An ember falls beside my right toe, flickering against the dead leaves. The crackling becomes louder, like a plane approaching, and when it finally peaks, it’s directly overhead. I look up. The leaves are all rustling together as their tips are consumed by flames. Embers fall off and drizzle down like rain, and I take a step back each time one lands near my feet. I bring my hands to my head, worrying about my hair catching fire, while tearing my eyes away from the burning leaves every few seconds to try and find an out.
The trees begin to crackle as their bark splinters, and the woods around me are quickly filled with a flittering haze of thick, black smoke.
My vision blurs as the smoke beckons tears. The breaths I’ve been trying to hold onto all shoot forth in a gasp as a branch overhead groans and lands in front of me with a surge of streaked flames. I start to run. I fling one arm up over my face, trying to shield my eyes and mouth from the smoke, but I realize as I run blindly, weaving through trunks and stumbling over the uneven earth, is that there is no heat in this fire.
The charred, sizzling air is just as cold as it was when it silenced my scream. Lowering my arm and slowing to a jog, I blink a few times and the tears that run down my cheeks soon dry, leaving me with perfect vision. The leaves around me are still ablaze, but there’s something wrong with the fire; the embers falling from the trees are so slow that they trickle like rain drops down a windowpane, each one that hits the ground more liquid than fire. The flames that scorch across the fallen leaves beneath me move in slow waves.

The trunk closest to me bursts into flames with a sizzling roar. I jump back, tripping over my feet, and land hard on my back. A sharp pain shoots up my spine, but it barely registers as I squeal and try to scramble back to my feet. I push my legs up, but then realize my entire right arm has landed in a patch of flames. I wrench it back so hard that my shoulder pops, but pain doesn’t register; I’m too amazed by the fact my skin is unmarred, the leather of my jacket as smooth as ever.
The smoke is thicker now; the woods cast black in a shifting veil of midnight. I gather to my feet and start to walk instead of run, this time staring straight into the dancing flames around me and finding shapes in their movements. Their swooping arches curve like spines, and I try to follow their length to the top, seeking out their faces, but they span the length of the trees and there’s no way for me to see their end through the plumes of smoke.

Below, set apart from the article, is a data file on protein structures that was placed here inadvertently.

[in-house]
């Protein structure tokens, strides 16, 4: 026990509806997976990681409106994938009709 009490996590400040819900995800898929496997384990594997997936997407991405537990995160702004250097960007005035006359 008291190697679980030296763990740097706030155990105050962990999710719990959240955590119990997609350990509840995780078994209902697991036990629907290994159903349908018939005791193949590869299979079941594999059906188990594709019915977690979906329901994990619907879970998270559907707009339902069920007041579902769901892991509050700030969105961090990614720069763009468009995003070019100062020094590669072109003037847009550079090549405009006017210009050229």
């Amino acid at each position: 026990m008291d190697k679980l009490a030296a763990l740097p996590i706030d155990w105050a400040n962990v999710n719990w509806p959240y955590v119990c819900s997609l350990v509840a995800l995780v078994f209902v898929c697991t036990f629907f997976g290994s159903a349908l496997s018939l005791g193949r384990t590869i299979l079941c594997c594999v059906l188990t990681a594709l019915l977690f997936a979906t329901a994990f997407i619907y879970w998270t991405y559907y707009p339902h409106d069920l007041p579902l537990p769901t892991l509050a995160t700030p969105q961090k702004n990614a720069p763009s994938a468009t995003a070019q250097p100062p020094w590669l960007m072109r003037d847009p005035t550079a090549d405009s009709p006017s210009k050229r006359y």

My lungs should be burning, but the air is easy to breathe. My breath emerges white as snow then dissipates into the swirling black clouds around me. My fingers brush against fire as I walk, but I feel no pain. I even extend my hand outwards and run my palm along the burning wall of trees as I wander deeper into the woods.
The forest of fire ends abruptly. One step is all it takes for the fire and smoke to disappear and everything around me to resort back to its normal form.

Ahead of me lies a towering, decrepit house. It’s mounted on top of a massive deck, connected to a rotted staircase that sags to one side. All of the windows are blown out, but I notice the ones on the second story have thick wood boards nailed over the gaping frames.
I look over my shoulder, almost eager to find the fire again. Silence hums through the air, but there’s an energy to it that causes my heart to pick up. My fingers twitch at my sides, so I curl them into fists and cross my arms as I walk forward. The thought of resistance briefly crosses my mind, but I don’t stop. There’s nowhere else to go but inside. I fixate on the crunch of twinges and leaves beneath my boots, anything to disperse the radiating echo of the silence, but the charge in the air grows stronger with each step.